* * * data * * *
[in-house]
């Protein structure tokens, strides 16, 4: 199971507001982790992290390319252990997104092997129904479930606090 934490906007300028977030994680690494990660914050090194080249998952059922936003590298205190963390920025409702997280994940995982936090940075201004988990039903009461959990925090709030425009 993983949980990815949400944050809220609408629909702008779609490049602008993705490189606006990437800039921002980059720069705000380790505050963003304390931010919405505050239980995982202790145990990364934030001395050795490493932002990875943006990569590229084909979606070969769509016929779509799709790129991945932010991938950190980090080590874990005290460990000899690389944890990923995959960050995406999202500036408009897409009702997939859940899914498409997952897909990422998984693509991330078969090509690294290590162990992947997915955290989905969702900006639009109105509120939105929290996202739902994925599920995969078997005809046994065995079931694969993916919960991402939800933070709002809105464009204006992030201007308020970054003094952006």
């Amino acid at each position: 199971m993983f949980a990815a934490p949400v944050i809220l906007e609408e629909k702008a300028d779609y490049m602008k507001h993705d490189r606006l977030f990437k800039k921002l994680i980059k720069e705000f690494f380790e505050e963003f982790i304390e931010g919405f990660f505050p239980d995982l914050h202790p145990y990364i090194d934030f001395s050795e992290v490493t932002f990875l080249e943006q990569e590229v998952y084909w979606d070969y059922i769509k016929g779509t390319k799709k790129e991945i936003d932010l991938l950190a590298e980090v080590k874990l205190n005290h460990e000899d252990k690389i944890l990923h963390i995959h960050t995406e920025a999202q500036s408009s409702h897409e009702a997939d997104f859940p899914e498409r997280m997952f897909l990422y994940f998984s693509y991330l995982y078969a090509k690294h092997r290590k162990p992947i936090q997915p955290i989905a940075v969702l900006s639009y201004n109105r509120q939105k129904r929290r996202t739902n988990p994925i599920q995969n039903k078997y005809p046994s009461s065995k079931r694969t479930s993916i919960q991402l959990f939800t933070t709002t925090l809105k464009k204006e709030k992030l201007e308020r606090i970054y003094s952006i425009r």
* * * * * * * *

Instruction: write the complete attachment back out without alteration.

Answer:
[in-house]
């Protein structure tokens, strides 16, 4: 199971507001982790992290390319252990997104092997129904479930606090 934490906007300028977030994680690494990660914050090194080249998952059922936003590298205190963390920025409702997280994940995982936090940075201004988990039903009461959990925090709030425009 993983949980990815949400944050809220609408629909702008779609490049602008993705490189606006990437800039921002980059720069705000380790505050963003304390931010919405505050239980995982202790145990990364934030001395050795490493932002990875943006990569590229084909979606070969769509016929779509799709790129991945932010991938950190980090080590874990005290460990000899690389944890990923995959960050995406999202500036408009897409009702997939859940899914498409997952897909990422998984693509991330078969090509690294290590162990992947997915955290989905969702900006639009109105509120939105929290996202739902994925599920995969078997005809046994065995079931694969993916919960991402939800933070709002809105464009204006992030201007308020970054003094952006």
């Amino acid at each position: 199971m993983f949980a990815a934490p949400v944050i809220l906007e609408e629909k702008a300028d779609y490049m602008k507001h993705d490189r606006l977030f990437k800039k921002l994680i980059k720069e705000f690494f380790e505050e963003f982790i304390e931010g919405f990660f505050p239980d995982l914050h202790p145990y990364i090194d934030f001395s050795e992290v490493t932002f990875l080249e943006q990569e590229v998952y084909w979606d070969y059922i769509k016929g779509t390319k799709k790129e991945i936003d932010l991938l950190a590298e980090v080590k874990l205190n005290h460990e000899d252990k690389i944890l990923h963390i995959h960050t995406e920025a999202q500036s408009s409702h897409e009702a997939d997104f859940p899914e498409r997280m997952f897909l990422y994940f998984s693509y991330l995982y078969a090509k690294h092997r290590k162990p992947i936090q997915p955290i989905a940075v969702l900006s639009y201004n109105r509120q939105k129904r929290r996202t739902n988990p994925i599920q995969n039903k078997y005809p046994s009461s065995k079931r694969t479930s993916i919960q991402l959990f939800t933070t709002t925090l809105k464009k204006e709030k992030l201007e308020r606090i970054y003094s952006i425009r």